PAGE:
1. [50]
    It is trite law that, generally speaking, “possession” in its usual (and common law) sense, requires knowledge of the item in question;
  1. [51]
    Such was confirmed by Queensland’s courts soon after the introduction of the Criminal Code. In Crudginton v Cooney, Chubb J, a Judge with extensive criminal law experience, said[29]:

“The word possession connotes knowledge of that which is possessed… unless the things were upon his premises with his knowledge they were not in his possession at all.”

  1. [52]
    His Honour adhered to this approach in Molloy v Hallam, relying on the same authorities, in 1903[30]. This decision was confirmed by the Full Court consisting of Griffith CJ, Cooper and Real JJ. The judgment of the Full Court was delivered by Griffith CJ, who stated[31]:

“Chubb J thought that there was no evidence of the hide being in the defendant’s possession to his knowledge and held that a mens rea was necessary. Section 23 of the Criminal Code provides that a person is not criminally responsible for anything that occurs independently of his will. A man cannot therefore be convicted of having possession of property supposed to be stolen if he knows nothing about the possession.”

  1. [53]
    Save to the extent to which this rule may have been modified, either by statute or by appellate decision, it remains the law with respect to the concept of “possession”[32].
  1. [54]
    Can it be said that the Defendant had the requisite knowledge to satisfy the usual sense of “possession”?
  1. [55]
    There is no room for doubt that (i) the Defendant was, at all relevant times, in control of the property at 39 Okuloo Road, Netherdale. Nor can it be denied that the three firearms, the subjects of charges (ii), (iii) and (v) were found at that property, in a shed to which the Defendant had access and control. Mr Clark did not argue to the contrary during the course of the trial.
  1. [56]
    Similarly, it is not in contended that ammunition for at least calibre .22 and 30-30 were not found at various places through the Defendant’s property[33], eg in the lounge room, a bedroom, on the patio, in at least one quad bike parked at the premises, in the yard (near what looked like a target), and in the shed. Further, and, in a sense, disturbingly, this ammunition was found in places to which any person – including, for some of it, the Defendant’s 3-year-pld toddler – could have gained access. There was no apparent attempt to store or secure the ammunition safely[34]. On the contrary, its locations pointed to extreme carelessness[35].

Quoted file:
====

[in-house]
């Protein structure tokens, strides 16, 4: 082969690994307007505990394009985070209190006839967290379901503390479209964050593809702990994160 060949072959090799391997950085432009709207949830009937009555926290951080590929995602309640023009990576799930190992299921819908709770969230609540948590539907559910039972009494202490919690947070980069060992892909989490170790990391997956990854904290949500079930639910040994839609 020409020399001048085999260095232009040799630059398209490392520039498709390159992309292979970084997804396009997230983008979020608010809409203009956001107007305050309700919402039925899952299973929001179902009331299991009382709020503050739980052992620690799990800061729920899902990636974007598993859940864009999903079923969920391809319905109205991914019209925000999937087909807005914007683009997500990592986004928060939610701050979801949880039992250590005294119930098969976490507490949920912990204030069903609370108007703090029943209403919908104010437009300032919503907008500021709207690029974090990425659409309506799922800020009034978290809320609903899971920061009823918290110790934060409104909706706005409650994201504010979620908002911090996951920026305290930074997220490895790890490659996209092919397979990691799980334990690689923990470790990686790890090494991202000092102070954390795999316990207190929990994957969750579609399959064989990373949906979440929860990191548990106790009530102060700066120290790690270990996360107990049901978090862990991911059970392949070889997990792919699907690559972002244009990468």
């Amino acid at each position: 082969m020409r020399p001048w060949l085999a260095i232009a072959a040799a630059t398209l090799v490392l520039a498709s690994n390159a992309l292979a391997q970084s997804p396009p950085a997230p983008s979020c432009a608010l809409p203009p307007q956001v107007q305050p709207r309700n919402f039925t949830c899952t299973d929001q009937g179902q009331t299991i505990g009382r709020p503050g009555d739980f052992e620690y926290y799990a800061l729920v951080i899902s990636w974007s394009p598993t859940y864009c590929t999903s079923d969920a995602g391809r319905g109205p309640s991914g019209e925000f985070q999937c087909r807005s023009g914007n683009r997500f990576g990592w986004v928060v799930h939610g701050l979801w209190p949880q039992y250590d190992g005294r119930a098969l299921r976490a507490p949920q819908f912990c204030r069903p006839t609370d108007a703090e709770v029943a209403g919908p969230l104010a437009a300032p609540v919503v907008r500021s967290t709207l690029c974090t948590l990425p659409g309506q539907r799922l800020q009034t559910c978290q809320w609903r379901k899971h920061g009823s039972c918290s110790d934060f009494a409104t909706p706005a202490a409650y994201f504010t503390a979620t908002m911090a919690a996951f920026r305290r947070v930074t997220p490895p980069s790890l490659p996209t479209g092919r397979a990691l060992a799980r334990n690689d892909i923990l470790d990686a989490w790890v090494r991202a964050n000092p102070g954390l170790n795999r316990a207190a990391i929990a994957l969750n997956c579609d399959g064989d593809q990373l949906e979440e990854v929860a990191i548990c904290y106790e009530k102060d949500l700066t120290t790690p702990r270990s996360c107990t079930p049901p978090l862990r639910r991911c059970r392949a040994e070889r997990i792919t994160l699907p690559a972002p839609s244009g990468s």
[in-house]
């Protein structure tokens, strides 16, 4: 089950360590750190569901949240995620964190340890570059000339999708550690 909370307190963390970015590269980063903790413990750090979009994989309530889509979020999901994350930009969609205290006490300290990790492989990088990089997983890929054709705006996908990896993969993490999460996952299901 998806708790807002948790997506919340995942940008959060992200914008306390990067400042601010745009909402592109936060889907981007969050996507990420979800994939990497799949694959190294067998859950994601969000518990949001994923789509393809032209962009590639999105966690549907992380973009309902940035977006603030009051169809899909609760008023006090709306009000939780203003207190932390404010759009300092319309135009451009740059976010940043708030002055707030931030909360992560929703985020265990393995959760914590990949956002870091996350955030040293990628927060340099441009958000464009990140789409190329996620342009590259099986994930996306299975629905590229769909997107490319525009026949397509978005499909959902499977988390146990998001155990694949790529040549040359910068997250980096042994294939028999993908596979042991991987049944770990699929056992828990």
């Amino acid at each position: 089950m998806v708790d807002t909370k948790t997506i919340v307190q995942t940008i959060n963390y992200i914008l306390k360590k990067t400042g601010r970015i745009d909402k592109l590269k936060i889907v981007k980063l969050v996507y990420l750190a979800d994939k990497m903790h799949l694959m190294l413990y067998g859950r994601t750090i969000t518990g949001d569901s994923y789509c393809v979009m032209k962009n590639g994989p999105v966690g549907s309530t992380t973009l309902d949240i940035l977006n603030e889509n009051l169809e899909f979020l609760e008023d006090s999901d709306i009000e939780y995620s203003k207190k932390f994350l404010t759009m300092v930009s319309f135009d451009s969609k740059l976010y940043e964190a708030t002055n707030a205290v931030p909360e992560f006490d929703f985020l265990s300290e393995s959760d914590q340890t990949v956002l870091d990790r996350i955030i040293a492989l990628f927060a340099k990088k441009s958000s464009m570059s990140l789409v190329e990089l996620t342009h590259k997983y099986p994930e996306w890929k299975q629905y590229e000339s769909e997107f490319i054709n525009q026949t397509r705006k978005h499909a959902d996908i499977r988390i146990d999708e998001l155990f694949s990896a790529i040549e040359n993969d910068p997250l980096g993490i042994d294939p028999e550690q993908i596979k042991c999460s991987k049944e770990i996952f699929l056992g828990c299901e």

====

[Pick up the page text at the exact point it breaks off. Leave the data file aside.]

1. [57]
    Although they were not the subject of any charge, it can also be taken into account that in the shed were found (i) a .22 rifle bolt, and (ii) a 3-D printed (in what appears to be a white plastic-like material) frame or receiver of a handgun.
  1. [58]
    Of further concern, was the fact that a number of what appeared to be similar to silencers (albeit with one exception, probably homemade) in the Defendant’s JEEP, on the patio outside the house, and in the shed. The count from the shed was eleven (11) silencers or pieces thereof, including non-working attempts at manufacture[36], which did not include the items found on the patio, or in the Defendant’s JEEP.
  1. [59]
    Of course, the Defendant has already entered pleas of Guilty to the charges of possessing ammunition and silencers. Thus he accepts he had the necessary knowledge to support “possession” of these items. And, as I have indicated, the very possession of these further items concentrates focus upon the Defendant’s claim that he did not know any of the three firearms were on his premises.
  1. [60]
    Based upon the finding of the ammunition and the silencers, I think it is reasonable to form a view that the Defendant had some particular interest in firearms, even though he was not a licensed firearm holder and, according to his statement to police, he did not own a firearm himself.
  1. [61]